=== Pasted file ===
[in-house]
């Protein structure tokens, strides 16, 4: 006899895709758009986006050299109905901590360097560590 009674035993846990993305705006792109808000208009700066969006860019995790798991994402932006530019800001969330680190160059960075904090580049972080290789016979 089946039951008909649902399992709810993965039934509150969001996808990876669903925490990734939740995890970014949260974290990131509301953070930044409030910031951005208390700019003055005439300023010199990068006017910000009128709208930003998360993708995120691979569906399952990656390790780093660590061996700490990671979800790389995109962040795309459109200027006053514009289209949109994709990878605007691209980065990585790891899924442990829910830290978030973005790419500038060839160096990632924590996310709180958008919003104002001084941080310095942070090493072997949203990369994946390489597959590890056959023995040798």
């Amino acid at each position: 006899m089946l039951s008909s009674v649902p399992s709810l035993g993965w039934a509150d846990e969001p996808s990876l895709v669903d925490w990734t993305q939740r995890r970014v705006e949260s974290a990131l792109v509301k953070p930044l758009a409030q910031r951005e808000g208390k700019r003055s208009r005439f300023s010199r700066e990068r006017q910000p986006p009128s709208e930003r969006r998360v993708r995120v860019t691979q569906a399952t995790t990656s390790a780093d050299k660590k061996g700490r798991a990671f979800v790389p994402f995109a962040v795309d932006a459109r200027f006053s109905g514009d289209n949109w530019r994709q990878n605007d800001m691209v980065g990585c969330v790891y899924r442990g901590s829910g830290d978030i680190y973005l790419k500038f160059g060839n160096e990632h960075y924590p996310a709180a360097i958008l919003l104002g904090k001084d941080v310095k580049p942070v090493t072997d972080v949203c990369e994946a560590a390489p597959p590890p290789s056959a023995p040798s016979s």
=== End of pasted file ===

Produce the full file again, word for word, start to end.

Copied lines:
[in-house]
């Protein structure tokens, strides 16, 4: 006899895709758009986006050299109905901590360097560590 009674035993846990993305705006792109808000208009700066969006860019995790798991994402932006530019800001969330680190160059960075904090580049972080290789016979 089946039951008909649902399992709810993965039934509150969001996808990876669903925490990734939740995890970014949260974290990131509301953070930044409030910031951005208390700019003055005439300023010199990068006017910000009128709208930003998360993708995120691979569906399952990656390790780093660590061996700490990671979800790389995109962040795309459109200027006053514009289209949109994709990878605007691209980065990585790891899924442990829910830290978030973005790419500038060839160096990632924590996310709180958008919003104002001084941080310095942070090493072997949203990369994946390489597959590890056959023995040798």
């Amino acid at each position: 006899m089946l039951s008909s009674v649902p399992s709810l035993g993965w039934a509150d846990e969001p996808s990876l895709v669903d925490w990734t993305q939740r995890r970014v705006e949260s974290a990131l792109v509301k953070p930044l758009a409030q910031r951005e808000g208390k700019r003055s208009r005439f300023s010199r700066e990068r006017q910000p986006p009128s709208e930003r969006r998360v993708r995120v860019t691979q569906a399952t995790t990656s390790a780093d050299k660590k061996g700490r798991a990671f979800v790389p994402f995109a962040v795309d932006a459109r200027f006053s109905g514009d289209n949109w530019r994709q990878n605007d800001m691209v980065g990585c969330v790891y899924r442990g901590s829910g830290d978030i680190y973005l790419k500038f160059g060839n160096e990632h960075y924590p996310a709180a360097i958008l919003l104002g904090k001084d941080v310095k580049p942070v090493t072997d972080v949203c990369e994946a560590a390489p597959p590890p290789s056959a023995p040798s016979s």